Background: Electronic gambling machines (EGMs) are in casinos and community venues (hotels and clubs) in all jurisdictions in Australia, except Western Australia (only in casino). EGMs have a range of features that can affect how people gamble, which can influence losses incurred by users. The Northern Territory Government recently changed two EGM policies – the introduction of note acceptors on EGMs in community venues, and an increase in the cap from 10 to 20 EGMs in hotels and 45 to 55 in clubs. This study evaluates two changes in EGM policy on user losses in community venues, and tracks changes in user losses per adult, EGM gambler, and EGM problem/moderate risk gambler between 2005 and 2015. Access online article
Reference: Stevens, M. & Livingstone, C. (2019). Evaluating changes in electronic gambling machine policy on user losses in an Australian jurisdiction. BMC Public Health, 19(517). Retrieved from https://bmcpublichealth.biomedcentral.com/articles/10.1186/s12889-019-6814-1
Background: Problem gambling (PG) is a serious public health concern that disproportionately affects people experiencing poverty, homelessness, and multimorbidity including mental health and substance use concerns. Little research has focused on self-help and self-management in gambling recovery, despite evidence that a substantial number of people do not seek formal treatment. This study explored the literature on PG self-management strategies. Self-management was defined as the capacity to manage symptoms, the intervention, health consequences and altered lifestyle that accompanies a chronic health concern.
Methods: We searched 10 databases to identity interdisciplinary articles from the social sciences, allied health professions, nursing and psychology, between 2000 and June 28, 2017. We reviewed records for eligibility and extracted data from relevant articles. Studies were included in the review if they examined PG self-management strategies used by adults (18+) in at least a subset of the sample, and in which PG was confirmed using a validated diagnostic or screening tool.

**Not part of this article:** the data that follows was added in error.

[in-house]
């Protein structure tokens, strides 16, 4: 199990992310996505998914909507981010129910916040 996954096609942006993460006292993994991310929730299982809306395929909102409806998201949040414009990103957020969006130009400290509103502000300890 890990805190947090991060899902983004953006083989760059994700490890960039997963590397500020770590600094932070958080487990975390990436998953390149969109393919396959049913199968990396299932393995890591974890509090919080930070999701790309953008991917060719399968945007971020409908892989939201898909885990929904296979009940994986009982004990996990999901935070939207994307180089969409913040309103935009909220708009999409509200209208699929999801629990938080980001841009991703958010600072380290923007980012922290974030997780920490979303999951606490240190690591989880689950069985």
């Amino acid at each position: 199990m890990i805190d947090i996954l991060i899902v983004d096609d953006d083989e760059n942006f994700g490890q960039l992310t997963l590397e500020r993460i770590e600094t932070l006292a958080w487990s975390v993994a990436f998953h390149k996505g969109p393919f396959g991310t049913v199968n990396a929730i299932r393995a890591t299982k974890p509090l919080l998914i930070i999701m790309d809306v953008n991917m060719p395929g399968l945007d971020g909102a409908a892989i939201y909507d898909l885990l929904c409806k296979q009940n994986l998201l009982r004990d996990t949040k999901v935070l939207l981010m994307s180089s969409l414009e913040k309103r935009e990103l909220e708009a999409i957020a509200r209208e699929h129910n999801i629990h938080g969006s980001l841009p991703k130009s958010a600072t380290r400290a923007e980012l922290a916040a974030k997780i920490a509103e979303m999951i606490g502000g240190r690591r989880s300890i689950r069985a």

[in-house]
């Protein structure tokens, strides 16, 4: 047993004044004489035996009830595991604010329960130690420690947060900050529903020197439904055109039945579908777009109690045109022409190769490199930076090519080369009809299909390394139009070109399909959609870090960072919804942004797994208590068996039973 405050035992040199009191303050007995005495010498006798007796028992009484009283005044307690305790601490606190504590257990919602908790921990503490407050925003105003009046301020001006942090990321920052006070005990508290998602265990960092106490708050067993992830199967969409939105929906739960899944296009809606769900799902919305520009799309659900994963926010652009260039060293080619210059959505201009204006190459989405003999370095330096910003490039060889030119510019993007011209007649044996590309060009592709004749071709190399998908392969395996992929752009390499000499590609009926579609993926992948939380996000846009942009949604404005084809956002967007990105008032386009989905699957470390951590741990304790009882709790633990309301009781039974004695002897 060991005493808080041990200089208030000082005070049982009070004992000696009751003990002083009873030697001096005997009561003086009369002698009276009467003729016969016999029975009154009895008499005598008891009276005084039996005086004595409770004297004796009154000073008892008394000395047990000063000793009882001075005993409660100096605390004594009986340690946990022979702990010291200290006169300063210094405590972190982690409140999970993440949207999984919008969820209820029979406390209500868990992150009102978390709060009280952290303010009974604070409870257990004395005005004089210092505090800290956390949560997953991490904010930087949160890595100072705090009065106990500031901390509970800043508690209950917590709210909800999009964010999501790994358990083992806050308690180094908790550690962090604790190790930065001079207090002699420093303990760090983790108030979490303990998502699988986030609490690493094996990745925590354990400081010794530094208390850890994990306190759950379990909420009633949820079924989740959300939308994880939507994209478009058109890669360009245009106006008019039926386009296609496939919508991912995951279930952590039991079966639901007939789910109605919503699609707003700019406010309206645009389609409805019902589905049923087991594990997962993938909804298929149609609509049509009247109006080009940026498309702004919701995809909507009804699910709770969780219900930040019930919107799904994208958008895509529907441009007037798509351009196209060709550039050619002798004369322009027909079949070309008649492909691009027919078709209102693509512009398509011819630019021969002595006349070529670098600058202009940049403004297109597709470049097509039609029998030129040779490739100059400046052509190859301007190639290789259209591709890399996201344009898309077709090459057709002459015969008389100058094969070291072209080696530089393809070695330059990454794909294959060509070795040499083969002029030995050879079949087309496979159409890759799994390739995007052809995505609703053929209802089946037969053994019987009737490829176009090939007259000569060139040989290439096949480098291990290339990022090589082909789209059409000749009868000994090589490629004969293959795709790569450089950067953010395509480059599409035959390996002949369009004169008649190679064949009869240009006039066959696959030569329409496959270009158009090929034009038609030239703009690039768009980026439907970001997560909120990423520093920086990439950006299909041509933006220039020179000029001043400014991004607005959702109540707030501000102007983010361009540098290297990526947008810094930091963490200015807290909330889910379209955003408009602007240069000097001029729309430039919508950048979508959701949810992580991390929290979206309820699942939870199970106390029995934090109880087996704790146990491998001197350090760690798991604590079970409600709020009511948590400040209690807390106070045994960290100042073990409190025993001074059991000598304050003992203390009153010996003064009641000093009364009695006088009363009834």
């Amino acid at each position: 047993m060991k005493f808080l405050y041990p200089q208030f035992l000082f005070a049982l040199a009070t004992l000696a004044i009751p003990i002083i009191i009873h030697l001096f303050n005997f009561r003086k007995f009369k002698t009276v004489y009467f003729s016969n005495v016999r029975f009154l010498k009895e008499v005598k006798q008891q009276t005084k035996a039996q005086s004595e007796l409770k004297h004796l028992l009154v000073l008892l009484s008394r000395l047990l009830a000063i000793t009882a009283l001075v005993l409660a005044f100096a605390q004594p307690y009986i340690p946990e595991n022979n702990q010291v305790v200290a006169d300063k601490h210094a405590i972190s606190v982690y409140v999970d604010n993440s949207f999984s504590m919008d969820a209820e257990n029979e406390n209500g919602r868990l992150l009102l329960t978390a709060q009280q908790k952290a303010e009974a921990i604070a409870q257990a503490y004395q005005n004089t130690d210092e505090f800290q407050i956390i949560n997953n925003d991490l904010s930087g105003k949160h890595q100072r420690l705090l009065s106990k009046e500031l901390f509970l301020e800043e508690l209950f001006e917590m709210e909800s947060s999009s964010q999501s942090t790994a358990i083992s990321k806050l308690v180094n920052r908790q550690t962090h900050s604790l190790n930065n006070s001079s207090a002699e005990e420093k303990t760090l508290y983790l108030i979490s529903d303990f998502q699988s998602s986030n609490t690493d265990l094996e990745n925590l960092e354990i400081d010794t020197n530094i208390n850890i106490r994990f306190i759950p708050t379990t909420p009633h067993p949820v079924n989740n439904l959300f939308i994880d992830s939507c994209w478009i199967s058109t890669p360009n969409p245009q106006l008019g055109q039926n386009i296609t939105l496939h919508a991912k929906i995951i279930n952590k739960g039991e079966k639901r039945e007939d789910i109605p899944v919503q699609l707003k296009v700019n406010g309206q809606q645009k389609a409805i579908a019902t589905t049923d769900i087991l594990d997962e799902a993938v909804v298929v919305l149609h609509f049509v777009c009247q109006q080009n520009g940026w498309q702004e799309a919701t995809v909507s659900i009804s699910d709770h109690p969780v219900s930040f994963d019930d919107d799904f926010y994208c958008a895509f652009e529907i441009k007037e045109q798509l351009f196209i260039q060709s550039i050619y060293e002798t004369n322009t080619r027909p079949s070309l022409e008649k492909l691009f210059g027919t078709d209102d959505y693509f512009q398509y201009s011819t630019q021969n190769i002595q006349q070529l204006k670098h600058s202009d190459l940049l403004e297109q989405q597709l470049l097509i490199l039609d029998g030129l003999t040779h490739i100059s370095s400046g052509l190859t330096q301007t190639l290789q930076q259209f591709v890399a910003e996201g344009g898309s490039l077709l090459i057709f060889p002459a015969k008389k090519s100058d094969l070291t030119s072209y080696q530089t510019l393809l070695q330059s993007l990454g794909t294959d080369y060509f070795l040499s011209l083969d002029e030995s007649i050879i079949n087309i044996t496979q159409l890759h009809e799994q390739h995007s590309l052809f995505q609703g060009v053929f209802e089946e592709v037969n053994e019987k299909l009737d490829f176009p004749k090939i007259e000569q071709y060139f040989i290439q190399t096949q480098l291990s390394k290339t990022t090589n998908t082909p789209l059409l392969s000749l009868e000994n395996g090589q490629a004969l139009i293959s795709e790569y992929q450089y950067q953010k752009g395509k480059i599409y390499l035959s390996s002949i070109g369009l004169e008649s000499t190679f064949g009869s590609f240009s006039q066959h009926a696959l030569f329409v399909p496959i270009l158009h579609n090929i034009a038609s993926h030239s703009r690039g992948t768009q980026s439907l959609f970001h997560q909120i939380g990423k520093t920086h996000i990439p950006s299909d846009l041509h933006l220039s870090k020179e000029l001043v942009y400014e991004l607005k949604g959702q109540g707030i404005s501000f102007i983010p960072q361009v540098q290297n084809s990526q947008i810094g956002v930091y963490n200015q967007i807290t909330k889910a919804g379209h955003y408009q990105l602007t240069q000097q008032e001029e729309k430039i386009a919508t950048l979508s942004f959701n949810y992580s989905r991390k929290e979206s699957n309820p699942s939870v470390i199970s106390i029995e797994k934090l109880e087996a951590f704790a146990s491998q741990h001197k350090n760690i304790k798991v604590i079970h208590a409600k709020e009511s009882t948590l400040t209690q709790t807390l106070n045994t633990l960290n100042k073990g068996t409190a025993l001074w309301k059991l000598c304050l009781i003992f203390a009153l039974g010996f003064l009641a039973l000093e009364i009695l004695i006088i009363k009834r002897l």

Results: We conducted a scoping review of studies from 2000 to 2017, identifying 31 articles that met the criteria for full text review from a search strategy that yielded 2662 potential articles. The majority of studies examined self-exclusion (39%), followed by use of workbooks (35%), and money or time limiting strategies (17%). The remaining 8% focused on cognitive, behavioural and coping strategies, stress management, and mindfulness.
Conclusions: Given that a minority of people with gambling concerns seek treatment, that stigma is an enormous barrier to care, and that PG services are scarce and most do not address multimorbidity, it is important to examine the personal self-management of gambling as an alternative to formalized treatment. Article available online
Reference: Matheson, F.L. et al. (2019). The use of self-management strategies for problem gambling: A scoping review. BMC Public Health, 19:445 https://doi.org/10.1186/s12889-019-6755-8
Anne H. Salonen, Jukka Kontto, Riku Perhoniemi, Hannu Alho and Sari Castrén. (2018). BMC Public Health 18(697). doi.org/10.1186/s12889-018-5613-4
Excessive expenditure and financial harms are core features of problem gambling. There are various forms of gambling and their nature varies. The aim was to measure gambling expenditure by game type while controlling for demographics and other gambling participation factors. A further aim was to find out how each game type was associated with gambling expenditure when the number of game types played is adjusted for.
It seems that overall gambling frequency is the strongest indicator of high gambling expenditure. Our results showed that different game types had different effect sizes on gambling expenditure. Weekly gambling on horse races and non-monopoly games had the greatest increasing effect on expenditure. However, different game types also varied based on their popularity. The extent of potential harms caused by high expenditure therefore also varies on the population level. Based on our results, future prevention and harm minimization efforts should be tailored to different game types for greater effectiveness. Full article